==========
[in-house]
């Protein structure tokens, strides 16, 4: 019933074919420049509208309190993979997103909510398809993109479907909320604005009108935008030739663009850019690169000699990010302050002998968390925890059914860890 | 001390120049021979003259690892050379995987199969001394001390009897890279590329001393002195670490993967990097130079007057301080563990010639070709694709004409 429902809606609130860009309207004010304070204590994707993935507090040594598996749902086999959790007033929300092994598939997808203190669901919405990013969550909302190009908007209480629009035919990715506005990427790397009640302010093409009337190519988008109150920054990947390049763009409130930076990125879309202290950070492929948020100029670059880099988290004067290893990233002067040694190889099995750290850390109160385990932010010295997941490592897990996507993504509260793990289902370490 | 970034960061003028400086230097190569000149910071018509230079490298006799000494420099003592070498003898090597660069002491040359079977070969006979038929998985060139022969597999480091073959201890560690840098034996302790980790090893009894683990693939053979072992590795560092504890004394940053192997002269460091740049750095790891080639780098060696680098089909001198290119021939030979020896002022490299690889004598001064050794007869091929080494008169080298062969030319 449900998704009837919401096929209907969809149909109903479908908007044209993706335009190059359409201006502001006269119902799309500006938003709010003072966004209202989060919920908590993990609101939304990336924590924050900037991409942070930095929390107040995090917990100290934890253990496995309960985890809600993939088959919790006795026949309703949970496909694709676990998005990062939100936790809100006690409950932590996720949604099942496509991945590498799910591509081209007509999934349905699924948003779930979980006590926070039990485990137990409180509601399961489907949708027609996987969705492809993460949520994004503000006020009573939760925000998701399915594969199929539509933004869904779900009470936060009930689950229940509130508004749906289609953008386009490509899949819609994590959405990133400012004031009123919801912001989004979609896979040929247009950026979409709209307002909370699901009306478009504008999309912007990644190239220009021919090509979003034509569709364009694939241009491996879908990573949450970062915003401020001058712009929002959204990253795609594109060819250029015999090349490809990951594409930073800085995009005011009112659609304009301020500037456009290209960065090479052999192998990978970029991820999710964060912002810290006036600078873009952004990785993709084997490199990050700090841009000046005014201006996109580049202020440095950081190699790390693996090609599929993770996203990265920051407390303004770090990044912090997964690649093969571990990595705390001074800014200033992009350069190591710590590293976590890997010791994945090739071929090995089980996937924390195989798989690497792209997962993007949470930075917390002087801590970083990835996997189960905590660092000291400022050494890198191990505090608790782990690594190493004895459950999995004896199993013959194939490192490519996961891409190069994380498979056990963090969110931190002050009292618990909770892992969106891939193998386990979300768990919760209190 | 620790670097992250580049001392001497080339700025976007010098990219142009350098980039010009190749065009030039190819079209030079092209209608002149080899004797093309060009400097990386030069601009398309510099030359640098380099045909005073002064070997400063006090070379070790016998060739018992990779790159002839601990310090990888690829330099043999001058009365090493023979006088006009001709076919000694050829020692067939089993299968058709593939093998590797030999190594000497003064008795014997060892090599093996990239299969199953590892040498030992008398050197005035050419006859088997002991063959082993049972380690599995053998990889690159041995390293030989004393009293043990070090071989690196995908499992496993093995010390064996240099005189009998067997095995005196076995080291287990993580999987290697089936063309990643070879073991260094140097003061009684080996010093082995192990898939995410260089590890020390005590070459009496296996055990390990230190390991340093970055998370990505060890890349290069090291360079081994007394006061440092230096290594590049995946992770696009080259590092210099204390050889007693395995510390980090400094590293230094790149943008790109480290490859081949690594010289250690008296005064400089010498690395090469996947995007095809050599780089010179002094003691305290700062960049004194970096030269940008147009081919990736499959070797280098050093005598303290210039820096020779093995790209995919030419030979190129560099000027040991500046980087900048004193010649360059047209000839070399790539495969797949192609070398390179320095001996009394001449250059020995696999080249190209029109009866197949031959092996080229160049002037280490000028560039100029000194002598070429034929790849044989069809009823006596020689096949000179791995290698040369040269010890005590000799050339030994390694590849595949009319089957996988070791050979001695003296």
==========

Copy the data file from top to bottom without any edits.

[in-house]
């Protein structure tokens, strides 16, 4: 019933074919420049509208309190993979997103909510398809993109479907909320604005009108935008030739663009850019690169000699990010302050002998968390925890059914860890 | 001390120049021979003259690892050379995987199969001394001390009897890279590329001393002195670490993967990097130079007057301080563990010639070709694709004409 429902809606609130860009309207004010304070204590994707993935507090040594598996749902086999959790007033929300092994598939997808203190669901919405990013969550909302190009908007209480629009035919990715506005990427790397009640302010093409009337190519988008109150920054990947390049763009409130930076990125879309202290950070492929948020100029670059880099988290004067290893990233002067040694190889099995750290850390109160385990932010010295997941490592897990996507993504509260793990289902370490 | 970034960061003028400086230097190569000149910071018509230079490298006799000494420099003592070498003898090597660069002491040359079977070969006979038929998985060139022969597999480091073959201890560690840098034996302790980790090893009894683990693939053979072992590795560092504890004394940053192997002269460091740049750095790891080639780098060696680098089909001198290119021939030979020896002022490299690889004598001064050794007869091929080494008169080298062969030319 449900998704009837919401096929209907969809149909109903479908908007044209993706335009190059359409201006502001006269119902799309500006938003709010003072966004209202989060919920908590993990609101939304990336924590924050900037991409942070930095929390107040995090917990100290934890253990496995309960985890809600993939088959919790006795026949309703949970496909694709676990998005990062939100936790809100006690409950932590996720949604099942496509991945590498799910591509081209007509999934349905699924948003779930979980006590926070039990485990137990409180509601399961489907949708027609996987969705492809993460949520994004503000006020009573939760925000998701399915594969199929539509933004869904779900009470936060009930689950229940509130508004749906289609953008386009490509899949819609994590959405990133400012004031009123919801912001989004979609896979040929247009950026979409709209307002909370699901009306478009504008999309912007990644190239220009021919090509979003034509569709364009694939241009491996879908990573949450970062915003401020001058712009929002959204990253795609594109060819250029015999090349490809990951594409930073800085995009005011009112659609304009301020500037456009290209960065090479052999192998990978970029991820999710964060912002810290006036600078873009952004990785993709084997490199990050700090841009000046005014201006996109580049202020440095950081190699790390693996090609599929993770996203990265920051407390303004770090990044912090997964690649093969571990990595705390001074800014200033992009350069190591710590590293976590890997010791994945090739071929090995089980996937924390195989798989690497792209997962993007949470930075917390002087801590970083990835996997189960905590660092000291400022050494890198191990505090608790782990690594190493004895459950999995004896199993013959194939490192490519996961891409190069994380498979056990963090969110931190002050009292618990909770892992969106891939193998386990979300768990919760209190 | 620790670097992250580049001392001497080339700025976007010098990219142009350098980039010009190749065009030039190819079209030079092209209608002149080899004797093309060009400097990386030069601009398309510099030359640098380099045909005073002064070997400063006090070379070790016998060739018992990779790159002839601990310090990888690829330099043999001058009365090493023979006088006009001709076919000694050829020692067939089993299968058709593939093998590797030999190594000497003064008795014997060892090599093996990239299969199953590892040498030992008398050197005035050419006859088997002991063959082993049972380690599995053998990889690159041995390293030989004393009293043990070090071989690196995908499992496993093995010390064996240099005189009998067997095995005196076995080291287990993580999987290697089936063309990643070879073991260094140097003061009684080996010093082995192990898939995410260089590890020390005590070459009496296996055990390990230190390991340093970055998370990505060890890349290069090291360079081994007394006061440092230096290594590049995946992770696009080259590092210099204390050889007693395995510390980090400094590293230094790149943008790109480290490859081949690594010289250690008296005064400089010498690395090469996947995007095809050599780089010179002094003691305290700062960049004194970096030269940008147009081919990736499959070797280098050093005598303290210039820096020779093995790209995919030419030979190129560099000027040991500046980087900048004193010649360059047209000839070399790539495969797949192609070398390179320095001996009394001449250059020995696999080249190209029109009866197949031959092996080229160049002037280490000028560039100029000194002598070429034929790849044989069809009823006596020689096949000179791995290698040369040269010890005590000799050339030994390694590849595949009319089957996988070791050979001695003296």